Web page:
Facebook? Google+? Twitter? MySpace? (A Social Personality Test): Page 2

Is one of the social networks better than than others -- or better for your own personal use?
Posted October 19, 2011
By

Mike Elgan


(Page 2 of 2)

Google+, which is the most flexible of all the social networks, can be used as an interface for Twitter and Facebook. All the social networks enable you to be notified by email or SMS. And tools like Seesmic Desktop give you a dashboard to all your social networks.

So options exist that save you from having to constantly log in to multiple services all the time.

Another problem is that MySpace isn't considered an option by many of the people it's best designed for. The service has failed to evolve and adapt in the past few years (OK, New Corps actively damaged MySpace through incompetence), so members are still leaving.

MySpace is currently owned by an advertising company called Specific Media. Singer and actor Justin Timberlake is also an "owner," but this looks more like a kind of sponsorship-driven publicity stunt than an investment.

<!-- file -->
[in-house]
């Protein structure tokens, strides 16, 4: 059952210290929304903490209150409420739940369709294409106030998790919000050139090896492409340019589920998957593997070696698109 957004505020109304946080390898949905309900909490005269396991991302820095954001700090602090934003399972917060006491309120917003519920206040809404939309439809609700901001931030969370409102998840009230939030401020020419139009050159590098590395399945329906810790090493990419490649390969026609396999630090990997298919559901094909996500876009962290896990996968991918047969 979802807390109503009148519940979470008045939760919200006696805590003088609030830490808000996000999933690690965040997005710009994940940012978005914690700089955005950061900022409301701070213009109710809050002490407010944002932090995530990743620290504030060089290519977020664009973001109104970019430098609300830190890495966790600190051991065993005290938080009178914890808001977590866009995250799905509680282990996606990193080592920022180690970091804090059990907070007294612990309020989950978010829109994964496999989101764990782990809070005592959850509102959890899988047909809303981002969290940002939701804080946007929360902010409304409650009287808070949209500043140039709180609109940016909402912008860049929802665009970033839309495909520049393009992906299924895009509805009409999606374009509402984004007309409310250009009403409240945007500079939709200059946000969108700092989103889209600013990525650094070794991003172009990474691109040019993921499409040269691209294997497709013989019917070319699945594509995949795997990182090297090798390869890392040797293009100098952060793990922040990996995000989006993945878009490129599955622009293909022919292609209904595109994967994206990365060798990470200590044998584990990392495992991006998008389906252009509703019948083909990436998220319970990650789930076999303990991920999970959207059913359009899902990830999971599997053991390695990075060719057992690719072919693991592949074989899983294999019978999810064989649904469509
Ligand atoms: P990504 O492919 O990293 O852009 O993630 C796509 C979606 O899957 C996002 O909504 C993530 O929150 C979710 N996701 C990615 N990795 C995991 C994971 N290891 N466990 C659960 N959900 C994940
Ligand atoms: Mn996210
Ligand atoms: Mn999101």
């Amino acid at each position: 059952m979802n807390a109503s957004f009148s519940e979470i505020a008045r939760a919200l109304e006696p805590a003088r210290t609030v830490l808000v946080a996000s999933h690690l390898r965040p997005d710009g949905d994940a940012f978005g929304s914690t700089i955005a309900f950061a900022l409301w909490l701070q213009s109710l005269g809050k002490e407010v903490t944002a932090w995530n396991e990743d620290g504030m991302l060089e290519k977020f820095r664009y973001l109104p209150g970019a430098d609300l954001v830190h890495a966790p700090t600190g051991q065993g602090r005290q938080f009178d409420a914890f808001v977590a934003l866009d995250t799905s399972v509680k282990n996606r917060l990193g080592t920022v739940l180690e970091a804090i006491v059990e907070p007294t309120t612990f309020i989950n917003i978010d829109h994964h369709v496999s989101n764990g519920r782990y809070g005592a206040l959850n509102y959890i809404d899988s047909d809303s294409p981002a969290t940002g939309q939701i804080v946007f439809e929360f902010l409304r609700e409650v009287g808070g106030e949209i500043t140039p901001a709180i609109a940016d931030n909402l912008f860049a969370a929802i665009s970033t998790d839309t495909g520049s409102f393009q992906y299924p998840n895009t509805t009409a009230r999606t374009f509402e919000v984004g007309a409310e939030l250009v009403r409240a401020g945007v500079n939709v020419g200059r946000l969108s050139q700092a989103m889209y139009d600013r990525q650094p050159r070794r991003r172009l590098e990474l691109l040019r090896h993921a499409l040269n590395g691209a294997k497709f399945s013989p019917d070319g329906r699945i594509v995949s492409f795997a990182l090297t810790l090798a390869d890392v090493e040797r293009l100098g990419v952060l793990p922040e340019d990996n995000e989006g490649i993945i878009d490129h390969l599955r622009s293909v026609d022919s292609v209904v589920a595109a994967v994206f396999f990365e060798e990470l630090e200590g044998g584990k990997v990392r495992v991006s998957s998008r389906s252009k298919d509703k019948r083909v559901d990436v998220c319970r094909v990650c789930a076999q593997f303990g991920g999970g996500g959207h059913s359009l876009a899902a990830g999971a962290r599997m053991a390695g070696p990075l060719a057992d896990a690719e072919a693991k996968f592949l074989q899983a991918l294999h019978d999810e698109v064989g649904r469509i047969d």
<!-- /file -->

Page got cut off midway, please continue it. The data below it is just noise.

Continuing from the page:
As a result of the failure of MySpace to innovate in the past few years, the Party Animals have been set adrift, showing up on all three of the other major networks.

From an industry perspective, there's a big opportunity still for someone to create what MySpace should be -- a gathering place for the Party Animals who want to communicate with each other through impressions and style, rather than reasoned discourse, and one that revolves around music and popular culture.

(Personally, I'd love to see MySpace founder Tom Anderson buy it back and resurrect it.)

There's also a potential trap for the other networks, who will be tempted to be all things to all people, and ruin what would otherwise be a good thing.

The best social network is the one that specializes in one of the four social personality types.

This is best for all concerned, by the way. If you're, say, a Google+ Idea Conversationalists, you want the Party Animals to have somewhere else to go. And if you're a Party Animal, the last thing you want is some Debbie Downer dragging the party down with boring chatter about some TED video.

In the meantime, let's give the social network-killer talk a rest. Not only is the dominance of a single social network unlikely, it's also undesirable.


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Tags: Facebook, Twitter, social networking, MySpace, Google +


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